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Home ▸ Catalog ▸ Roman Coins ▸ The Adoptive Emperors ▸ Lucius VerusView Options:  |  |  | 

Lucius Verus, 7 March 161 - February 169 A.D.

Lucius Verus was the co-emperor of Marcus Aurelius, and married his daughter Lucilla. Although held in high esteem by Marcus, he had a reputation for loose living and few mourned his death in 169 A.D.


Lucius Verus, 7 March 161 - February 169 A.D.

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In late summer or fall of 161, Vologases IV of Parthia captured the Roman client Kingdom of Armenia, expelled its king and installed his own; Pacorus, an Arsacid like himself. In 162, Lucius Verus began the war to recover Armenia and exact vengeance for Parthia's invasions of Armenia and Syria. The Armenian capital Artaxata was recovered in 163. At the end of 163, Verus took the title Armeniacus, despite having never personally seen combat. Marcus Aurelius initially declined to accept the title, but accepted it in 164.
RS85602. Silver denarius, RIC III 491, RSC II156, BMCRE IV 229, Hunter II 8, SRCV II 5354, Choice EF, well centered bold strike, attractive portrait, excellent reverse detail, some luster, small edge cracks, weight 3.210 g, maximum diameter 18.3 mm, die axis 180o, Rome mint, 162 - 163 A.D.; obverse IMP L VERVS AVG, bare head right; reverse PROV DEOR TR P III COS II (to the providence of the gods, holder of Tribunitian power for 3 years, consul 2 times), Providentia standing half left, globe in extended right hand, cornucopia in left hand; $220.00 (€187.00)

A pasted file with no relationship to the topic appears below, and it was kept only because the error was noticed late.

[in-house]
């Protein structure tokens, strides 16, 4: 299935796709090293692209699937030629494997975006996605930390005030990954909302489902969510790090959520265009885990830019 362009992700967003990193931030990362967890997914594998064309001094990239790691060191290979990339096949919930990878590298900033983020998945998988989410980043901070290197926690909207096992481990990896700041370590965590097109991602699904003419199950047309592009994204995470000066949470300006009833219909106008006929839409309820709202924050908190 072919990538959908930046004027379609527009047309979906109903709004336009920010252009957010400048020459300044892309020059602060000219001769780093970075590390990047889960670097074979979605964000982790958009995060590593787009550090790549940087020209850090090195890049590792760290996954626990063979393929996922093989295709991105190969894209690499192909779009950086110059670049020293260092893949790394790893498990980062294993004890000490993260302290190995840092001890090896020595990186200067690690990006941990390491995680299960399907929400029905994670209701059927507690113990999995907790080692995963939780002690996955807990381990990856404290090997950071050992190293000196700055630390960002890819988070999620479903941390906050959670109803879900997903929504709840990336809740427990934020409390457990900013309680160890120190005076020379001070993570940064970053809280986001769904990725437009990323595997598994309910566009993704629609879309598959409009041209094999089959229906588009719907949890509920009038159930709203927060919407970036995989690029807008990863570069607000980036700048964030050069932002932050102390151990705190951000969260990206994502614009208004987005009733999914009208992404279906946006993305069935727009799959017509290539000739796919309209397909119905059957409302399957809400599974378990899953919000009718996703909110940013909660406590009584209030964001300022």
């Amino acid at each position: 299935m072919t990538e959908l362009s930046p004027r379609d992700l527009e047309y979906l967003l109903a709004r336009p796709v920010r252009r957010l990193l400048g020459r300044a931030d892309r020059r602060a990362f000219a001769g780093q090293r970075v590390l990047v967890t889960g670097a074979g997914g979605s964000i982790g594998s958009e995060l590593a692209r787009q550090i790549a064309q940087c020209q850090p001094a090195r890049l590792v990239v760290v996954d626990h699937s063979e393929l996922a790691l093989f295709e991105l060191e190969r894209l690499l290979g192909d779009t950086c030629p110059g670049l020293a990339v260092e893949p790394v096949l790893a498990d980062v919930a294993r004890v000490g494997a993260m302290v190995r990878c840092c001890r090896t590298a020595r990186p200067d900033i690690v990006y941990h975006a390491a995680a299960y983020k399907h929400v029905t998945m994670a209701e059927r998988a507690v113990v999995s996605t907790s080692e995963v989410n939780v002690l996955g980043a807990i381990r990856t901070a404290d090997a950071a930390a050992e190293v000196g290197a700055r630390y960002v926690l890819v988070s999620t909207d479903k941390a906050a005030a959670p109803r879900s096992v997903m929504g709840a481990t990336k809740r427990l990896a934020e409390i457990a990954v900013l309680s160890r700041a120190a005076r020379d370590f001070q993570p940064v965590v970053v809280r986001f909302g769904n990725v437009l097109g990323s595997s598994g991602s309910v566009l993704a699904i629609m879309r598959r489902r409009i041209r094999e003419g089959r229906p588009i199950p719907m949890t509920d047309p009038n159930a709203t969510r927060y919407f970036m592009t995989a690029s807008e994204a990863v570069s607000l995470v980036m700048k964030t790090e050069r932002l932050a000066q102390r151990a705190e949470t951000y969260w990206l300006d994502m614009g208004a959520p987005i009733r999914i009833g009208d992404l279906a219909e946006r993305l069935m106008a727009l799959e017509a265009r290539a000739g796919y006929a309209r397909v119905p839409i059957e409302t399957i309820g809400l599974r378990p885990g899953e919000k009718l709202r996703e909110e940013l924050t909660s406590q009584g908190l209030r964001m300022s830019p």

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In 162, Marcus Aurelius sent Lucius Verus to lead the war against Parthia. Lucius spent most of the campaign in Antioch, though he wintered at Laodicea and summered at Daphne, a resort just outside Antioch. Critics derided Lucius' luxurious lifestyle. He took up a mistress, enjoyed the company of actors and would "dice the whole night through." The Syrian army was said to spend more time in Antioch's open-air cafés than with their units. The war was, nevertheless, a success. Despite Lucius' minimal personal participation, he was awarded the titles Armeniacus, Medicus and Parthicus Maximus and a triumph upon his return to Rome in 166.
SL76246. Orichalcum sestertius, BMCRE IV p. 564, 1116; Cohen III 249, RIC III M. Aurelius 1396 var. (drapery not mentioned), NGC certified VG, strike 4/5, surface 2/5, lt. scrapes (4094568-014), weight 22.91 g, maximum diameter 33.0 mm, die axis 315o, Rome mint, Dec 163 - Dec 164 A.D.; obverse L AVREL VERVS - AVG ARMENIACVS, laureate bust right, slight drapery on left shoulder; reverse TR P IIII - IMP II COS II, Victory standing facing, head right, nude to the waist, both wings visible on left, palm frond in right, resting left on shield inscribed VIC / AVG in two lines set on palm tree, S - C (senatus consulto) flanking in lower fields; from the Sam Mansourati Collection; scarce; $110.00 (€93.50)
 


Lucius Verus, 7 March 161 - February 169 A.D.

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The crematorium depicted is probably that of Antoninus Pius but it may be the one built by Marcus Aurelius. Both were located in Rome's Campus Martius.